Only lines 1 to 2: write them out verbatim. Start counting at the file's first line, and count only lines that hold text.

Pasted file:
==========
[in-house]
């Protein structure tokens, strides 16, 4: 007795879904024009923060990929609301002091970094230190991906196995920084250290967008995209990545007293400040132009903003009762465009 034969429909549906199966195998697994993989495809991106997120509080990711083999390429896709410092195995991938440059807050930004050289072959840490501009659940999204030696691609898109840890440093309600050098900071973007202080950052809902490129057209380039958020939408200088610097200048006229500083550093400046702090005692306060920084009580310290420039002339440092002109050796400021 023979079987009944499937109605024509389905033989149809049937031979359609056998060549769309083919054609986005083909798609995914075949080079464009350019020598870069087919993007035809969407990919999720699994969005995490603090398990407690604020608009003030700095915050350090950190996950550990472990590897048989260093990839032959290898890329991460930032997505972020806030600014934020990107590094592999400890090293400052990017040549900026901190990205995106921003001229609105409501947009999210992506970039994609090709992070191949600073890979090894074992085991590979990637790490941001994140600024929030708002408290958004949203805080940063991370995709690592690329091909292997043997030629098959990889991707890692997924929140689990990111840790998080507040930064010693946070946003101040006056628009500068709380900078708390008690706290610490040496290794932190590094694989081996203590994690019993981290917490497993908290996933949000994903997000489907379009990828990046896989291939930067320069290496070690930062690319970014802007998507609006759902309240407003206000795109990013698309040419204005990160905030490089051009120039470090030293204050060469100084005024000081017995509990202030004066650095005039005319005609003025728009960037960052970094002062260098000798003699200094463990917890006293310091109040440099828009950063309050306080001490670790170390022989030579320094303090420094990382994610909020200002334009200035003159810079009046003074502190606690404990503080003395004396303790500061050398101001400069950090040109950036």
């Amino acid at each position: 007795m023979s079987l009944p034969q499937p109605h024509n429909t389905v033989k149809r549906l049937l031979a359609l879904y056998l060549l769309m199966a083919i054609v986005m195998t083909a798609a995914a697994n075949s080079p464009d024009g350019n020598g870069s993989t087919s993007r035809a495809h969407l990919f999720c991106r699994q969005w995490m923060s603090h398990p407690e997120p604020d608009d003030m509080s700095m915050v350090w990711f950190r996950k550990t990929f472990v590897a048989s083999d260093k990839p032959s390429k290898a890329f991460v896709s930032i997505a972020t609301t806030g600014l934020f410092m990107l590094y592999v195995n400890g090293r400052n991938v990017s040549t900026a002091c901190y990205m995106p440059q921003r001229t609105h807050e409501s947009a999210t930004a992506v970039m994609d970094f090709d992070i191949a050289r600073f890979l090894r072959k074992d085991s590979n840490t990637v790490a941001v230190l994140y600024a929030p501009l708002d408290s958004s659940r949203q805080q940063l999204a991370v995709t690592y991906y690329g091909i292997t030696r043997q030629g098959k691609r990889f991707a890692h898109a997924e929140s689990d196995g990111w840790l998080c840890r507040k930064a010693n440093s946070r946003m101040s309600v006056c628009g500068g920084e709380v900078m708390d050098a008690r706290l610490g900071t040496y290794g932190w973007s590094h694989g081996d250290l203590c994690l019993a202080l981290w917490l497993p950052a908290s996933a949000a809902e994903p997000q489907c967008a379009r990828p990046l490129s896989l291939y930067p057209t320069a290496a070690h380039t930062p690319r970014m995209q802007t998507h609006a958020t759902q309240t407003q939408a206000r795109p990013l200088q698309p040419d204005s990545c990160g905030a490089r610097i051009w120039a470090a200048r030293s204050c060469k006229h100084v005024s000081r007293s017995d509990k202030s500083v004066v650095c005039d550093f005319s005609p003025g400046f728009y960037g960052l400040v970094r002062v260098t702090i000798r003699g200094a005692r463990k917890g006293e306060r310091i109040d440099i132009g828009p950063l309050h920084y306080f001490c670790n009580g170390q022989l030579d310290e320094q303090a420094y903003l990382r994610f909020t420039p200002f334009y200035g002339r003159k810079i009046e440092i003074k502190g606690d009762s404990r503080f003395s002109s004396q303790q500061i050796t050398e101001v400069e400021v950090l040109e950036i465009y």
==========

[in-house]
């Protein structure tokens, strides 16, 4: 007795879904024009923060990929609301002091970094230190991906196995920084250290967008995209990545007293400040132009903003009762465009 034969429909549906199966195998697994993989495809991106997120509080990711083999390429896709410092195995991938440059807050930004050289072959840490501009659940999204030696691609898109840890440093309600050098900071973007202080950052809902490129057209380039958020939408200088610097200048006229500083550093400046702090005692306060920084009580310290420039002339440092002109050796400021 023979079987009944499937109605024509389905033989149809049937031979359609056998060549769309083919054609986005083909798609995914075949080079464009350019020598870069087919993007035809969407990919999720699994969005995490603090398990407690604020608009003030700095915050350090950190996950550990472990590897048989260093990839032959290898890329991460930032997505972020806030600014934020990107590094592999400890090293400052990017040549900026901190990205995106921003001229609105409501947009999210992506970039994609090709992070191949600073890979090894074992085991590979990637790490941001994140600024929030708002408290958004949203805080940063991370995709690592690329091909292997043997030629098959990889991707890692997924929140689990990111840790998080507040930064010693946070946003101040006056628009500068709380900078708390008690706290610490040496290794932190590094694989081996203590994690019993981290917490497993908290996933949000994903997000489907379009990828990046896989291939930067320069290496070690930062690319970014802007998507609006759902309240407003206000795109990013698309040419204005990160905030490089051009120039470090030293204050060469100084005024000081017995509990202030004066650095005039005319005609003025728009960037960052970094002062260098000798003699200094463990917890006293310091109040440099828009950063309050306080001490670790170390022989030579320094303090420094990382994610909020200002334009200035003159810079009046003074502190606690404990503080003395004396303790500061050398101001400069950090040109950036």